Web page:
Bluetooth communication has always relied on codecs at each end of the chain to squeeze the audio signal to fit the bandwidth. Its standard codec, SBC was designed to use minimal processing power, and—originally—had its work cut out cramming audio into a tight pipeline. As Bluetooth processors developed more oomph, new codecs came into play, including Apple’s lossy AAC and Qualcomm’s rather less lossy aptX.

Freaturing AAC and aptX codecsBoth these higher quality codecs are incorporated into the BE Free8s, although your Bluetooth transmitting device will need them too. Otherwise the transmission will fall back to SBC. But with today’s improved Bluetooth processors and much wider bandwidth SBC scales itself up to do a very decent job. Its most noticeable drawback in the old days, failure to keep in sync with video as it struggled to encode and decode, is usually not a problem now.

So although the use of Bluetooth delivering into dynamic transducers precludes the BE Free8s from the lofty heights of “HiDef”, if you’re a plain music lover, rather than an audiophile, there’s little to complain of. You’ll find the physical construction and wireless implementation of the BE Free8s are a very good match, certainly able to deliver very acceptable CD audio quality. Used for on-the-go, outdoor sound delivery—their design intention—they’re hard to fault.

Cranking it up or down

Because the flexibility of a wireless link doesn’t guarantee you’re near to the device delivering the signal, it’s usual for Bluetooth headphones to have their own local volume control. An additional advantage is that by keeping the volume control on the analogue side of the digital-to-analogue converter the noise floor remains low and doesn’t interfere with the signal.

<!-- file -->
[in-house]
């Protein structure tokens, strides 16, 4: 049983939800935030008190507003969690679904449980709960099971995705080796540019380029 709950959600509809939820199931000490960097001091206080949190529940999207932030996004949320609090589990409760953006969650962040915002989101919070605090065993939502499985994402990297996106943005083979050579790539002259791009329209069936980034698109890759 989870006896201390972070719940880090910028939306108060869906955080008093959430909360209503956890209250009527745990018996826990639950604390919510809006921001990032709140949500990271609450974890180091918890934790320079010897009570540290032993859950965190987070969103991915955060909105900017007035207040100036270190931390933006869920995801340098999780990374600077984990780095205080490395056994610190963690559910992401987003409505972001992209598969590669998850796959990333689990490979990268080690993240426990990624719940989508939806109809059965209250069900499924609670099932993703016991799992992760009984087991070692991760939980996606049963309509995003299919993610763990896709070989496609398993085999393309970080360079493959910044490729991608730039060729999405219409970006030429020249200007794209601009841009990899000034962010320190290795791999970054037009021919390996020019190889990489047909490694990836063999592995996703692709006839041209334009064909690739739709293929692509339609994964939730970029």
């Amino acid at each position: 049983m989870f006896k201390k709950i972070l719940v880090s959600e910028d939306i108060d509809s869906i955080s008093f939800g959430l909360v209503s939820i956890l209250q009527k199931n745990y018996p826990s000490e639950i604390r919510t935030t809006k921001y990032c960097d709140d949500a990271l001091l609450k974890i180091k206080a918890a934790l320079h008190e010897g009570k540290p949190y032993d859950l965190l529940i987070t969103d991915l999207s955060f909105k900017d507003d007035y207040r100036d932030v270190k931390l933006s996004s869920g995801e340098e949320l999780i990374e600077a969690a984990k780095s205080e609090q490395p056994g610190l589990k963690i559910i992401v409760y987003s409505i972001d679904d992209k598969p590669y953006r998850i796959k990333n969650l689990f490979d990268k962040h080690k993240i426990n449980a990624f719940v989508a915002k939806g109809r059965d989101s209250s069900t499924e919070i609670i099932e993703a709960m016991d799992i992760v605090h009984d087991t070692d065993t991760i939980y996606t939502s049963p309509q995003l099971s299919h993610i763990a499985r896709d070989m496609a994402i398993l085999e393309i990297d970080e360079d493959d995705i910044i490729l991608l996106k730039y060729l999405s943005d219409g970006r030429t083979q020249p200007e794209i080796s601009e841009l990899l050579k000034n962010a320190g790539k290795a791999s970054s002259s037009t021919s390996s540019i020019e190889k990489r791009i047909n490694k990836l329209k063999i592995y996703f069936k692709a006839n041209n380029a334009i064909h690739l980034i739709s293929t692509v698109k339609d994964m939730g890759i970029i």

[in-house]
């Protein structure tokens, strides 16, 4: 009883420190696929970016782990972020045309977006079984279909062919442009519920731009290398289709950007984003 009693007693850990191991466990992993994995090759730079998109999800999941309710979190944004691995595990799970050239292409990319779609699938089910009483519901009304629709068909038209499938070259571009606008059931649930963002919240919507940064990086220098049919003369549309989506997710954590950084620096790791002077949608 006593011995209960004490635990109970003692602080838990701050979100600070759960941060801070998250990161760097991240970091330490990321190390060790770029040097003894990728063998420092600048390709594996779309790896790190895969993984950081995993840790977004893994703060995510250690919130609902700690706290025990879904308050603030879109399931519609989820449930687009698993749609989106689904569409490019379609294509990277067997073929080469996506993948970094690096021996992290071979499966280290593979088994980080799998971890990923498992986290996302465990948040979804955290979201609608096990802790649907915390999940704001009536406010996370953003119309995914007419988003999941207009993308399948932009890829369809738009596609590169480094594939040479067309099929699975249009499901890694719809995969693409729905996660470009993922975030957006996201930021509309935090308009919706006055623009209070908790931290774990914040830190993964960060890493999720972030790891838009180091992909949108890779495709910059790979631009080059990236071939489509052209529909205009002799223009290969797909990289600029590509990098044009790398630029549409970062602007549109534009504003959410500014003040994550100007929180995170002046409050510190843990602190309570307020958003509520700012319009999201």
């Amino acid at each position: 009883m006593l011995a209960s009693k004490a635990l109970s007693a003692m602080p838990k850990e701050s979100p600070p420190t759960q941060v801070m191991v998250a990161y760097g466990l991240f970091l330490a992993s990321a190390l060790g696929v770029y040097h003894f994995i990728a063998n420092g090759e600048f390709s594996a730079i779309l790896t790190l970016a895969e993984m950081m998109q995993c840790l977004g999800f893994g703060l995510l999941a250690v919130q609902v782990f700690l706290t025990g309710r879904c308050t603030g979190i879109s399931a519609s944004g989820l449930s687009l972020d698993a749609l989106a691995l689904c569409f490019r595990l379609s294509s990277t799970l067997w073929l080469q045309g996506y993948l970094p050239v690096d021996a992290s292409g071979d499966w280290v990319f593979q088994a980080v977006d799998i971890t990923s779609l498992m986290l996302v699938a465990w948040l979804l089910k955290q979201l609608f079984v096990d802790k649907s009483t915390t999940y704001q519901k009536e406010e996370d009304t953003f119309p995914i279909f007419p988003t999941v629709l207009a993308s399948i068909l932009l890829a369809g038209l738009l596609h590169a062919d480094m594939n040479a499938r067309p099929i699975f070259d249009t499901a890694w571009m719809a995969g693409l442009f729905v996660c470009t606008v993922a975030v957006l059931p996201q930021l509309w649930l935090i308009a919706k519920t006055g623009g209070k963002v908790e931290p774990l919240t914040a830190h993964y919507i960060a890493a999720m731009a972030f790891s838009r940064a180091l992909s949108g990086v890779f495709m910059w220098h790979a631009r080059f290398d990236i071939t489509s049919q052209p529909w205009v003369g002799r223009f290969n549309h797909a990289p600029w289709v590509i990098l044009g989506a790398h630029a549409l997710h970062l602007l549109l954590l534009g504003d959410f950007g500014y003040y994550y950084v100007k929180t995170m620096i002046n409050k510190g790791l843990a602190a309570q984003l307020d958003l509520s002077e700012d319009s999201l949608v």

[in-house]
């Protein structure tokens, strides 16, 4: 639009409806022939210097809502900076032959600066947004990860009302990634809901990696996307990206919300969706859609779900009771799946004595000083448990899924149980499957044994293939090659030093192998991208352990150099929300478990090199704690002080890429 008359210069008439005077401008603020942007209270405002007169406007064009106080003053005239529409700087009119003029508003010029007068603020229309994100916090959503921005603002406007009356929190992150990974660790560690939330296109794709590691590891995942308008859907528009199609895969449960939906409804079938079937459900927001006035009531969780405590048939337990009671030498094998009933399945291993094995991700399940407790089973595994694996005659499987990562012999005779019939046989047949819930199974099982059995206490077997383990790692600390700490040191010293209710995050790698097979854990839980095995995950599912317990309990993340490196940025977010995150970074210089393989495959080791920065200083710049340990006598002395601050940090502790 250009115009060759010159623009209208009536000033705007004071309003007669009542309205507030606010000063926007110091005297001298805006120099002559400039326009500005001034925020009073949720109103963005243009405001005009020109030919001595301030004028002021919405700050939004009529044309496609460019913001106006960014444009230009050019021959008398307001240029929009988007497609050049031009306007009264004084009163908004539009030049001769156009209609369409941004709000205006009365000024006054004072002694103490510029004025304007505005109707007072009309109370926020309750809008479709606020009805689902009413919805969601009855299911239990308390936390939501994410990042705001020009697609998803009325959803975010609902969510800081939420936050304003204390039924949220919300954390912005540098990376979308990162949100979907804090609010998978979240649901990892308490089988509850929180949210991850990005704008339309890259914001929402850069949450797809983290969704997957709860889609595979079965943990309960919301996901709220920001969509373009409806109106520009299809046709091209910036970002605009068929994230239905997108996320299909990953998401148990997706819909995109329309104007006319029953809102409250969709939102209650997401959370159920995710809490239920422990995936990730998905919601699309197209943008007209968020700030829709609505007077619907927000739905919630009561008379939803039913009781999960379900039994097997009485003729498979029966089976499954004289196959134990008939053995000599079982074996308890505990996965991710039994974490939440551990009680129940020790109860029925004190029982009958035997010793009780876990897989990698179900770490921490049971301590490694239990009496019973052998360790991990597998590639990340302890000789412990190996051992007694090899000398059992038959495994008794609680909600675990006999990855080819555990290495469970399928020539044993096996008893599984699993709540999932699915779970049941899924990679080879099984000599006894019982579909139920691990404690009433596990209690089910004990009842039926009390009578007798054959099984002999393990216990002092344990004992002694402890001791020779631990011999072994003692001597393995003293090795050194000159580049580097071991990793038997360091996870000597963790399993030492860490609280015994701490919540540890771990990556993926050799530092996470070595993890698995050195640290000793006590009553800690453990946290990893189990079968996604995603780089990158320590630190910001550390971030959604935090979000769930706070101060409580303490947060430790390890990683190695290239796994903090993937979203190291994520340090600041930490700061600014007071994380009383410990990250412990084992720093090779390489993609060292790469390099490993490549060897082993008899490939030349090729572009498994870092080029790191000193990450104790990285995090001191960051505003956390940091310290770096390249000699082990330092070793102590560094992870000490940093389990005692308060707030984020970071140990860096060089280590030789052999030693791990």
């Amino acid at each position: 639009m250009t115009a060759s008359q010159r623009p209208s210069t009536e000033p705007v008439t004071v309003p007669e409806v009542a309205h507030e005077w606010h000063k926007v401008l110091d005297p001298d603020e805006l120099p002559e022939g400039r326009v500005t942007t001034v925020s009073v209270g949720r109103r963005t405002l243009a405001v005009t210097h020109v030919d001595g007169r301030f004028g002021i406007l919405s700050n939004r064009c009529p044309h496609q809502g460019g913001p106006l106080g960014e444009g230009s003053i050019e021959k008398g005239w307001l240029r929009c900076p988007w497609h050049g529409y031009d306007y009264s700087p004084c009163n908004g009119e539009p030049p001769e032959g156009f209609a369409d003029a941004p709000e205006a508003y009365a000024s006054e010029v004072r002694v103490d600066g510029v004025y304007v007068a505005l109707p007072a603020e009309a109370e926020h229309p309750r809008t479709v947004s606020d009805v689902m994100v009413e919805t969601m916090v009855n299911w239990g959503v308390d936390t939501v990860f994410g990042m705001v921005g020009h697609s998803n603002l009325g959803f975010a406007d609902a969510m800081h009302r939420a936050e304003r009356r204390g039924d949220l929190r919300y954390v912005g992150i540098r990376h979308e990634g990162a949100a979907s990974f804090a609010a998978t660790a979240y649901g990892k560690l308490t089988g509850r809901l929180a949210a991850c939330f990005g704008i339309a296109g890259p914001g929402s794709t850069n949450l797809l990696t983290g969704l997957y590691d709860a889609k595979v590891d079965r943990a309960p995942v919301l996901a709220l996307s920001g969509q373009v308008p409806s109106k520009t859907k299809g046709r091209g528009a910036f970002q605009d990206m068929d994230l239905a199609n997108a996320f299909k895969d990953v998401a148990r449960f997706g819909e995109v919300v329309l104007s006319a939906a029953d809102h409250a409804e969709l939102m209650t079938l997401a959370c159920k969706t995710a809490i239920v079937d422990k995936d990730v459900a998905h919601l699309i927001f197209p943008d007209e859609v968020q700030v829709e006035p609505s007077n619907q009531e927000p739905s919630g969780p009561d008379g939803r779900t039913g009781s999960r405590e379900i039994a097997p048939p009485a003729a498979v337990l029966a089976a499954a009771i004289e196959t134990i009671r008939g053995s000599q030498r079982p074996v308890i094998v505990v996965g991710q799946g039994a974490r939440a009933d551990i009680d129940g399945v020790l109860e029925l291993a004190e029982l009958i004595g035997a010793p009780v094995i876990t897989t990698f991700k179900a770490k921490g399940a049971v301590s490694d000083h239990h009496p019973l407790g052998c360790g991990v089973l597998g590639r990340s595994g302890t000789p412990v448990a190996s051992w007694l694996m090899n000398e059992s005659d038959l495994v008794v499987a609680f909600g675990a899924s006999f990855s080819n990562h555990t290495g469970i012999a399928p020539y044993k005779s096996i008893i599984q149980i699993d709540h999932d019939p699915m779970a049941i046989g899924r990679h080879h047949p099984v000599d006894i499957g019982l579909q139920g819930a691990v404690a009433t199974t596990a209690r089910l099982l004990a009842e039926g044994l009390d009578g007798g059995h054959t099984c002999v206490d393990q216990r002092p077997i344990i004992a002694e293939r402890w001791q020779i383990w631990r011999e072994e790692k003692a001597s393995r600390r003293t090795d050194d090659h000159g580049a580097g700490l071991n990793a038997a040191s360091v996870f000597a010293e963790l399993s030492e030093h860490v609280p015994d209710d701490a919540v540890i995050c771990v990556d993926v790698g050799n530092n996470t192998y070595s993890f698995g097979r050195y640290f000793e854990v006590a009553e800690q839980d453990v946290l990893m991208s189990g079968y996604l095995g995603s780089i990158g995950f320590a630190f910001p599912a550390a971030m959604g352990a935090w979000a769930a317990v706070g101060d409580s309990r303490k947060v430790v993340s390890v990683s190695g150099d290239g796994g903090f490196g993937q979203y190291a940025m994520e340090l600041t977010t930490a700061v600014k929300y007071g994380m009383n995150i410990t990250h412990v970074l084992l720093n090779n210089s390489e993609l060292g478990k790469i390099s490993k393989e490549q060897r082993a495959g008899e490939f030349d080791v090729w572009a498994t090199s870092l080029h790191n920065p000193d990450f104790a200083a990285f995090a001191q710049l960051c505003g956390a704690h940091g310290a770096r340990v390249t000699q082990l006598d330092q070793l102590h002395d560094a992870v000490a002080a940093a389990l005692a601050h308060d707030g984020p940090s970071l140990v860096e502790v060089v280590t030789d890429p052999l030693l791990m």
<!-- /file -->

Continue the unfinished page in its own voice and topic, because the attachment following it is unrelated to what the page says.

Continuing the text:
BE Free8s tiny control buttonBut the very rudimentary physical controls on the BE Free8s—just a single push button on each earpiece—preclude this feature. Optoma tells me that volume control was omitted to keep the bulk of the earpieces to a minimum. You probably won’t miss this if the source device is near at hand—your phone, say—or if you’re listening to a media centre like the nVidia Shield, which has its own remote volume control. But an AV system like the Yamaha RX-V697 transmits Bluetooth at a fixed volume, absolutely relying on volume control at the receiver end.

Small is Loseable

Domestic Downside

Headphones, and to a lesser extent, conventional wired earbuds, have the advantage that others can immediately see you’re wearing them. Tiny world-excluding devices like the BE Free8s are a lot less obvious to those around you. As a close companion had occasion to shout at me:


In theory it’s a great idea to be able to pack all this into a single small, black, pebble-shaped object you can slip into a trouser pocket. Great, too, to be able to extract and apply the earbuds without having to go through the conventional five minute cable untangling ritual.

The catch is that you’re juggling one small and two tiny objects that are easy to lose, and if you lose any one of them you’re done.

I’ve asked Optoma about replacement prices for any of the components, and this appears to be something they haven’t thought about yet.

Buying the BE Free8s

If you are, or are prepared to become, someone able to treat these £200 earbuds with diligent watchfulness against loss (I’m not sure I qualify) they’re an excellent, tangle-free solution to the problem of music-on-the-move. They won’t fall out at the gym, or get waterlogged on the beach. Returned to their case when not in use, they should give you an all-day charge, delivering very clean, CD quality sound.

The official Amazon UK price is £195. But I discovered that (at the time of writing, at least) they can be bought directly from Amazon’s US site for $149 (about £110) with free shipping to the UK. There might be a VAT catch here, but even so that would still put the price at a bargainous £132.

Chris Bidmead